That's the dark cloud. The silver lining -- some might say a rather thin silver lining -- is that the
But larger vendors, including Oracle, expect to sidestep some of the pain of the slowdown this year thanks mainly to their size, more diverse product lineup, steady stream of maintenance fees and geographic balance.
"Most of Oracle's markets are not what we call quarter-to-quarter because they are a true enterprise business, so there may be some wait-and-see on projects right now that are scheduled for 2009. But once economic conditions improve and the green light is given, they can move forward quickly on those intended projects," said Tom Eid, vice president of enterprise for Gartner .
Given the dire economic conditions, coupled with other ongoing cost-cutting measures that were in place before the financial crisis struck, many large Oracle customers can't actually carry out the application and database strategy they established before the crisis hit.
The enterprise software market was performing almost as well in the first three quarters of 2008 as in the first three quarters of 2007, according to Eid -- and then the anvil that is the current economic crisis landed on the head of the market.
"2008 was coming in as a pretty good year until the financial bubble burst," Eid said. "Once that happened, users went forward only with purchases they had to make, and put on hold anything they didn't need."
"We had [signed] off on a pretty important [Oracle-based] transactional application in September, just before all the trouble at Lehman [Brothers]," Handel said. "Once the Lehman thing happened, word came down from the CXO offices that we weren't going to be hiring the additional people we needed to even start the project."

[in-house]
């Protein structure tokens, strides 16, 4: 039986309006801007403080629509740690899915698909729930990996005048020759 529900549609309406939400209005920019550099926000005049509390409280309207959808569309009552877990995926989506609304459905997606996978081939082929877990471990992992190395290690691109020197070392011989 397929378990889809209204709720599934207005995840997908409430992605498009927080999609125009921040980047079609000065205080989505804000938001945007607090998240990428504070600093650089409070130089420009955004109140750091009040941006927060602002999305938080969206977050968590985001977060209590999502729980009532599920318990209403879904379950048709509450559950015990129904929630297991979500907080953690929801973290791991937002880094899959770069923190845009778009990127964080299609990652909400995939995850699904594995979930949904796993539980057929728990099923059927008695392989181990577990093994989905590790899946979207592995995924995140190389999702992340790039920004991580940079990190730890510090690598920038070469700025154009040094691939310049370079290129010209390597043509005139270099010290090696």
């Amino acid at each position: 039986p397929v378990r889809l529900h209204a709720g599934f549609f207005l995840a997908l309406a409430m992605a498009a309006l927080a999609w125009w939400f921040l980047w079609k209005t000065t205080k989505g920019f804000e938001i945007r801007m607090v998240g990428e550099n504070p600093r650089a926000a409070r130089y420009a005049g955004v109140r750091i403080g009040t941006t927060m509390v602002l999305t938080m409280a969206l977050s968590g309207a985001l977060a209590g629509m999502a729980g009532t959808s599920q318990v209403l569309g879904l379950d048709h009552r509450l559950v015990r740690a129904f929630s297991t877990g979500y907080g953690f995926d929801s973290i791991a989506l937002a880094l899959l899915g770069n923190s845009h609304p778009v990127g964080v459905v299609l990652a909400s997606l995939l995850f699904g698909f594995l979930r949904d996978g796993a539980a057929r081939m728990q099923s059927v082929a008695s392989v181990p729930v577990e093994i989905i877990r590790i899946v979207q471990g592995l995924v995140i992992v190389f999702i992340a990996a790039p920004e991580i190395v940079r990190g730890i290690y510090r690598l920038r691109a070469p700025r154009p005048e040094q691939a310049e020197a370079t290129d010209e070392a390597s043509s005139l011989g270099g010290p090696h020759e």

Asked which Oracle products would be most affected over the course of 2009, Eid said the company's infrastructure products could be the first to come under siege, followed by its applications.
"Broadly speaking, infrastructure tends to be affected first because you are doing build, run, manage, which is what infrastructure is all about," he said. "But that also tends to build out faster when conditions improve. Applications tend to feel the slowdown later."
"Things have not come to a screeching halt here; there is still money to be made," Eid added. "You might be able to tie up a financial market in a financial crisis like this, but it is a lot harder to do that to the broader IT market when you realize how embedded these enterprise systems are to everyday life."
Gartner expects revenues worldwide for enterprise software to come in at $222.6 billion this year, up 0.3% from last year's revenue of $221.9 billion. The market research firm said that while most enterprise software segments will have "mildly positive growth rates" over the course of this year, it expects some larger segments -- including PC operating systems, office suites and storage and digital content creation -- to experience negative growth rates.
Gartner warned, however, that even its flat projection for the enterprise market in 2009 could dip into the red by one or two percentage points if economic conditions continue to worsen. But although the general expectation is for a slow economic recovery, an upturn in spending for enterprise software is expected sometime during the first half of 2010.